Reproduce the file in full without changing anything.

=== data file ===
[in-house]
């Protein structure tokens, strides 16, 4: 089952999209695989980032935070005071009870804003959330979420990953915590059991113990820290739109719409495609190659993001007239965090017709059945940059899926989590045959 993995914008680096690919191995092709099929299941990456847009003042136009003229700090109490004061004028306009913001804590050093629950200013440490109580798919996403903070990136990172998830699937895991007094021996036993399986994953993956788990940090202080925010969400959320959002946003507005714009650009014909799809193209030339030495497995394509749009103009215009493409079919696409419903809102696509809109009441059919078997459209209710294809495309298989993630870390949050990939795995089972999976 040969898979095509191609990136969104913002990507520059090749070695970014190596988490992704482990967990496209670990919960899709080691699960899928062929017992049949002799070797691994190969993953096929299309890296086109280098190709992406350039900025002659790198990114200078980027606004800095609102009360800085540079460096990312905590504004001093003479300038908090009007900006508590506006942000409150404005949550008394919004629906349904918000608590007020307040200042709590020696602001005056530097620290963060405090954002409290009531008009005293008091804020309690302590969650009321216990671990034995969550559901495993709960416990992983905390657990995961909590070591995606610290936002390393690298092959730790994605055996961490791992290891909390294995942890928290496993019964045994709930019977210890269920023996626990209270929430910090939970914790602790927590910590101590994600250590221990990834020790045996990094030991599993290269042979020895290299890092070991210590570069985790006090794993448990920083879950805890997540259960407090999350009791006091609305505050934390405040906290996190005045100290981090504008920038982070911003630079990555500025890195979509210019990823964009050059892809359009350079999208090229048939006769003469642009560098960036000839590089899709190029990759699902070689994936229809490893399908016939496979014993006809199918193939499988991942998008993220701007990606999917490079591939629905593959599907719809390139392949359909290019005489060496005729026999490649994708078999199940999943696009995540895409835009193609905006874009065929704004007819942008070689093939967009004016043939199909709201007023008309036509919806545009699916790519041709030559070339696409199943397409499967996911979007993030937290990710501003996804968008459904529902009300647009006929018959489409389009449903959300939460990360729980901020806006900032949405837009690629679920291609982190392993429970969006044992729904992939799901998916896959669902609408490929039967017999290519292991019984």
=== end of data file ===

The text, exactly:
[in-house]
């Protein structure tokens, strides 16, 4: 089952999209695989980032935070005071009870804003959330979420990953915590059991113990820290739109719409495609190659993001007239965090017709059945940059899926989590045959 993995914008680096690919191995092709099929299941990456847009003042136009003229700090109490004061004028306009913001804590050093629950200013440490109580798919996403903070990136990172998830699937895991007094021996036993399986994953993956788990940090202080925010969400959320959002946003507005714009650009014909799809193209030339030495497995394509749009103009215009493409079919696409419903809102696509809109009441059919078997459209209710294809495309298989993630870390949050990939795995089972999976 040969898979095509191609990136969104913002990507520059090749070695970014190596988490992704482990967990496209670990919960899709080691699960899928062929017992049949002799070797691994190969993953096929299309890296086109280098190709992406350039900025002659790198990114200078980027606004800095609102009360800085540079460096990312905590504004001093003479300038908090009007900006508590506006942000409150404005949550008394919004629906349904918000608590007020307040200042709590020696602001005056530097620290963060405090954002409290009531008009005293008091804020309690302590969650009321216990671990034995969550559901495993709960416990992983905390657990995961909590070591995606610290936002390393690298092959730790994605055996961490791992290891909390294995942890928290496993019964045994709930019977210890269920023996626990209270929430910090939970914790602790927590910590101590994600250590221990990834020790045996990094030991599993290269042979020895290299890092070991210590570069985790006090794993448990920083879950805890997540259960407090999350009791006091609305505050934390405040906290996190005045100290981090504008920038982070911003630079990555500025890195979509210019990823964009050059892809359009350079999208090229048939006769003469642009560098960036000839590089899709190029990759699902070689994936229809490893399908016939496979014993006809199918193939499988991942998008993220701007990606999917490079591939629905593959599907719809390139392949359909290019005489060496005729026999490649994708078999199940999943696009995540895409835009193609905006874009065929704004007819942008070689093939967009004016043939199909709201007023008309036509919806545009699916790519041709030559070339696409199943397409499967996911979007993030937290990710501003996804968008459904529902009300647009006929018959489409389009449903959300939460990360729980901020806006900032949405837009690629679920291609982190392993429970969006044992729904992939799901998916896959669902609408490929039967017999290519292991019984």